Virginia Sweetspire

Scientific Name:  Itea virginica

Light:  Full Sun to Full Shade

Zone:  5 to 9

Height:  6 to 10 feet

Width:  3 to 5 feet

Flowers:  June to July, white, one cultivar pink

Fruit/Seed:  August to March, brown capsule

Fall Color:  rich red, stunning, long-lasting shades of deep red, purple, orange, and yellow

Butterflies:  attracts butterflies

Birds:  Birds eat the seeds

Hummingbird:

Deer Resistant:  Yes, seldom severely damaged

Insects/Pollinators:  attracts pollinators

Native:  Only to Worcester and Caroline counties in coastal Maryland

Idea Garden:

Categories: ,

Description

A versatile shrub that tolerates sun or shade and a variety of soil conditions. It can be used as a specimen or grouped in shrub borders, open woodland gardens, foundations or hedges. If planted in mass, it makes a shrubby ground cover. Also a good selection for wet locations.

Slightly fragrant flowers attract butterflies and other insects.  Seeds eaten by songbirds and the plant is deer resistant

Virginia Sweetspire needs little pruning but wayward stems can be removed at any time.  Since the flowers are produced on last year’s growth, trimming is best done after flowering.  The mother plant may produce shoots from the root system that may develop into a colony of slender stems over time. 

Virginia sweetspire is easy to propagate by stem cuttings, taken between May and September, which will root in about four weeks.  Autumn is the best time to start a new plant by root division.  Simply snip one of the suckered roots free of the mother plant.

Cultivars/Varieties

‘Henry’s Garnet’ – Award-winning, 4′-6′ tall & wide, adaptable to colder climates, white flowers  6″ long, fall color rich red-purple which persist until  temperatures below 15 to 20°F.  It grows 4 to 5 feet high and about 4 to 6 feet wide.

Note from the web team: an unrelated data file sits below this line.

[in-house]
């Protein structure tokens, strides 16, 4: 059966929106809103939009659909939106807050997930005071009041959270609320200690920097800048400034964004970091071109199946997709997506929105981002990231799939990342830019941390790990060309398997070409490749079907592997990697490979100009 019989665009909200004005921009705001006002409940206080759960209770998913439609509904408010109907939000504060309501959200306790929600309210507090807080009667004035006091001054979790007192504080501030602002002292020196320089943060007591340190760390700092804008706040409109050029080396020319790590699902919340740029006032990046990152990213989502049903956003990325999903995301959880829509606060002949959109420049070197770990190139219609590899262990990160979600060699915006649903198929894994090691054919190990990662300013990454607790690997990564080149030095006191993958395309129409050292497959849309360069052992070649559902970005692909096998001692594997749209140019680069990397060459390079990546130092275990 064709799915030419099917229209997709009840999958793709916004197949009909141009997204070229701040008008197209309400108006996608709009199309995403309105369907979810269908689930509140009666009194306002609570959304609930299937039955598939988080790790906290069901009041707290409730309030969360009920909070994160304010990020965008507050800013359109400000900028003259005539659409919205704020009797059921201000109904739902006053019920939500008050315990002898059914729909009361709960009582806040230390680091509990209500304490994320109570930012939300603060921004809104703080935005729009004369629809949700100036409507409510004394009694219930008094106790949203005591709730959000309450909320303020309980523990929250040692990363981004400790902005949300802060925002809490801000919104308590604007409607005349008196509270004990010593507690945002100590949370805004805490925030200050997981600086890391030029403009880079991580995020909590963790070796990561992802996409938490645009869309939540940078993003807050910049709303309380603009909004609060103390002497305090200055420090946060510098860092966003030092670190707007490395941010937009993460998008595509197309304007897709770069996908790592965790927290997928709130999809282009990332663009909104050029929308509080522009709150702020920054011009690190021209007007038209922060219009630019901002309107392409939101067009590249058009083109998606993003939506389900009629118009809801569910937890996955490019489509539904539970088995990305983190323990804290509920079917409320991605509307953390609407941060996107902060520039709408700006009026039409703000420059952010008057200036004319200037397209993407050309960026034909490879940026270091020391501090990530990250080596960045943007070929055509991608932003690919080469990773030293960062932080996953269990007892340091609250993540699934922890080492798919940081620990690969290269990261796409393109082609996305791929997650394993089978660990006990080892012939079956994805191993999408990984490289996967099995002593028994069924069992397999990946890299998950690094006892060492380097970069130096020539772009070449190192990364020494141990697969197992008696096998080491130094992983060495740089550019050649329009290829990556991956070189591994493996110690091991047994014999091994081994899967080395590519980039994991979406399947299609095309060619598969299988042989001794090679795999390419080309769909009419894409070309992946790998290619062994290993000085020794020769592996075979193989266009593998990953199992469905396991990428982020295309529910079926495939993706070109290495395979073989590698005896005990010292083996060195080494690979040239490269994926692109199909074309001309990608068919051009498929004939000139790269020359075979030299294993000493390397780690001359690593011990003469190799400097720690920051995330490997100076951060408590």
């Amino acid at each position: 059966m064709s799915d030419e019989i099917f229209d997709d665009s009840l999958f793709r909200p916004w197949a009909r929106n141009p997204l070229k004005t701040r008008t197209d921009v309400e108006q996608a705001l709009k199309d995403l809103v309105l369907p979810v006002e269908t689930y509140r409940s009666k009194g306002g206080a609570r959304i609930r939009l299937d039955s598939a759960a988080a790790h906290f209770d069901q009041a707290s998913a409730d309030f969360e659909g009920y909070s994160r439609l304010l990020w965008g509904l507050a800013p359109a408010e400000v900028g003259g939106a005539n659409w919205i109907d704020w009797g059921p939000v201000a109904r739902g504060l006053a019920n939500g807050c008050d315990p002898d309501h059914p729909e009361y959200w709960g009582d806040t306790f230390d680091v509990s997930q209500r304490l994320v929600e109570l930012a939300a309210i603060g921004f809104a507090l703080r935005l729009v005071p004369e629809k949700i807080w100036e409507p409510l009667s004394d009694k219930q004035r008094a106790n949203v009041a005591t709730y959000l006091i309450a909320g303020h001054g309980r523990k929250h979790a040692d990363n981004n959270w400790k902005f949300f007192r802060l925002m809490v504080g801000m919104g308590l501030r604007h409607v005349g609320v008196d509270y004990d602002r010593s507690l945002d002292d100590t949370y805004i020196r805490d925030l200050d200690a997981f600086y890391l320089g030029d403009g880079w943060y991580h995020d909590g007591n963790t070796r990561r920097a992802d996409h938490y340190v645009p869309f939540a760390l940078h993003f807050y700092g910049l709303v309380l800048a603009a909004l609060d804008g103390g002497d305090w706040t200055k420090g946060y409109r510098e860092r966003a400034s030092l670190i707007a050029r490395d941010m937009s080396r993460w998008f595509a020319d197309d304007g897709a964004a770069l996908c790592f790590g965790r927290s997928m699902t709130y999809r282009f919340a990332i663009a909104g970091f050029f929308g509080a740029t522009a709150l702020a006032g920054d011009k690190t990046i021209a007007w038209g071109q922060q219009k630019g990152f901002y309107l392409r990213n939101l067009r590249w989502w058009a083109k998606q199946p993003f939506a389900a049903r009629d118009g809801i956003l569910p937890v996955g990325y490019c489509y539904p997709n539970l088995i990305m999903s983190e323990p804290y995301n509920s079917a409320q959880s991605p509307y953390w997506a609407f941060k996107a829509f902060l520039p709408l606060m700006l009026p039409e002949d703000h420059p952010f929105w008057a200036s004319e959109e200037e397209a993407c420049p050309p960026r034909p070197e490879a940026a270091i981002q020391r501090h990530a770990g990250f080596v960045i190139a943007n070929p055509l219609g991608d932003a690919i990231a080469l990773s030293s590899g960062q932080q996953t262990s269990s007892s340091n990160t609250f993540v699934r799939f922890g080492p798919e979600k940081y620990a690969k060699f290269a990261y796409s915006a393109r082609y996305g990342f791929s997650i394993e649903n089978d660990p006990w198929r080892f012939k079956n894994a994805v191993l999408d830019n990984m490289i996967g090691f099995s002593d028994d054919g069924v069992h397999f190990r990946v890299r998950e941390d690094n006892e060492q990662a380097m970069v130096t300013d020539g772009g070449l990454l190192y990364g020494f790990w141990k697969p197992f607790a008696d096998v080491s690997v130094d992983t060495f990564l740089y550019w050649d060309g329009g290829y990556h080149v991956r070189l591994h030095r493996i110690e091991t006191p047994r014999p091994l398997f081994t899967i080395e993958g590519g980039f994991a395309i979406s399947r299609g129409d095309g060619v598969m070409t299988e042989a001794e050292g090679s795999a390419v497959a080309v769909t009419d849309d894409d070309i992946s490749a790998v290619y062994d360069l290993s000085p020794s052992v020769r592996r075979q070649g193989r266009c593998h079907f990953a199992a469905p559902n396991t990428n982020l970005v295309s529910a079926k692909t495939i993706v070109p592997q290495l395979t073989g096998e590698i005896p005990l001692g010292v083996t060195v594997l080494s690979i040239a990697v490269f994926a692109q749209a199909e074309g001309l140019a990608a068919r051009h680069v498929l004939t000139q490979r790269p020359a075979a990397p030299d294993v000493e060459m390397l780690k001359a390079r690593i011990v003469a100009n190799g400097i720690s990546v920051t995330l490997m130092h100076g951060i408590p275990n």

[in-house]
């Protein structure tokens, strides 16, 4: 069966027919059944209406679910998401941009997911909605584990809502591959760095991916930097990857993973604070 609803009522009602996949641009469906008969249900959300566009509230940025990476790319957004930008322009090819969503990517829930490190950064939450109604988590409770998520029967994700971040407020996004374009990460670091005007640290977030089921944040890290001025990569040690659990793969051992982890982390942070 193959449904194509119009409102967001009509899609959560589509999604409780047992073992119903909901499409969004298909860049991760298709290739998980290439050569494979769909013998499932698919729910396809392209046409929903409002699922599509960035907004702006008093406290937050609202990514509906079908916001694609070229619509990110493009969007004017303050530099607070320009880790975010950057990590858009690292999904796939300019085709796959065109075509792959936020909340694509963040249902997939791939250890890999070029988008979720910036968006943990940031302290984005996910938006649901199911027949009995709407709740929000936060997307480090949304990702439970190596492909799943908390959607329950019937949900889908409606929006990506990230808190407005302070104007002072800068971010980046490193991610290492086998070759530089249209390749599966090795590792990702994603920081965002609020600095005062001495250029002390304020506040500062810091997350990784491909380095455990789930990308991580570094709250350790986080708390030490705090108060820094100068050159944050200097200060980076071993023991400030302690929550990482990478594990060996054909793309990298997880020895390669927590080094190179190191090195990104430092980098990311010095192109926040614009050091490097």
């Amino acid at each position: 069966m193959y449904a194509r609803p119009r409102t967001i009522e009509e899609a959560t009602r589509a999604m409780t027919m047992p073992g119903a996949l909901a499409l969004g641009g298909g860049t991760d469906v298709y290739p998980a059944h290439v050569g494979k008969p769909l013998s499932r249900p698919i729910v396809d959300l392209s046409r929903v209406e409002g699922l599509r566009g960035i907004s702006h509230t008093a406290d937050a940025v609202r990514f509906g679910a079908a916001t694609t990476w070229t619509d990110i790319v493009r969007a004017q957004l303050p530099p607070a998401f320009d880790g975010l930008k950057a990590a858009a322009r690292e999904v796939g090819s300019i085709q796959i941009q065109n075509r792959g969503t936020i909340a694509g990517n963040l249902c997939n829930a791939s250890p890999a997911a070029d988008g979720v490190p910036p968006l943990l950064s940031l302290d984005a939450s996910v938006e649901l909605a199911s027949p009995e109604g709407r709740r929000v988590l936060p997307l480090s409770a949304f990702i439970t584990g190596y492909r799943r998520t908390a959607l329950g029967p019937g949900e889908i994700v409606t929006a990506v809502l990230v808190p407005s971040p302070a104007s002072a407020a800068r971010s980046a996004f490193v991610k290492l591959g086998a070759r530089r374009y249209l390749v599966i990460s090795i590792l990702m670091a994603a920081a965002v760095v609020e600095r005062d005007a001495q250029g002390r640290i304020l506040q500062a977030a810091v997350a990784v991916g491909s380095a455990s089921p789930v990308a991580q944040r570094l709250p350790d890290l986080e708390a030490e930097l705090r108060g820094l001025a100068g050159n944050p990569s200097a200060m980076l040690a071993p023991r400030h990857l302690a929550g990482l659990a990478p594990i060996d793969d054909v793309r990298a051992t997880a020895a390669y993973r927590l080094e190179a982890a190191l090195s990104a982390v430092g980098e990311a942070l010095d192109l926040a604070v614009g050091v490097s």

‘Long Spire’ –  8″ flower, poorer fall color than ‘Henry’s Garnet’.

‘Merlot’ – dwarf, 3 to 4 feet tall and wide, wine red fall color persist well into winter, hardy to Zone 5.

‘Sarah Eve’ – pinkish flowers, Fall color is relatively poor, less hardy

‘Sprich’ (Little Henry) – dwarf form of ‘Henry’s Garnet’, 2 to 3 feet tall and wide,  3- to 4-inch flower, fall foliage orange and red.

Sources

Native Plants for Wildlife Habitat and Conservation Landscaping: Chesapeake Bay Watershed

Virginia Sweetspire – Maryland Extension Home & Garden Information Center

Virginia Sweetspire – USDA Plant Fact Sheet

Virginia Sweetspire – Missouri Botanical Garden

Virginia Sweetspire – University of Connecticut Plant Database

Landscape Plants Rated by Deer Resistance – Rutgers

Recommended for Wildlife by

Native Plants for Wildlife Habitat and Conservation Landscaping: Chesapeake Bay Watershed

Bringing Nature Home by Tallamy

Essential Native Trees and Shrubs for the Eastern United States by Dove & Woolridge

Additional information

Zones

Zone 5, Zone 6, Zone 7, Zone 8

Light

Part Sun, Shade, Sun

Soil

Clay, Loam, Moist, Wet

Flower Color

White

Flower Season

Summer

Fruit Season

Fall, Summer, Winter

Native

Coast

Wildlife Value

Beneficial Insects, Deer Resistant, Food for Birds, Nectar

Notable Features

Erosion Control, Fragrant, Hedge, Long Blooming, Rain Garden

Local Availability

Available, Widely Available

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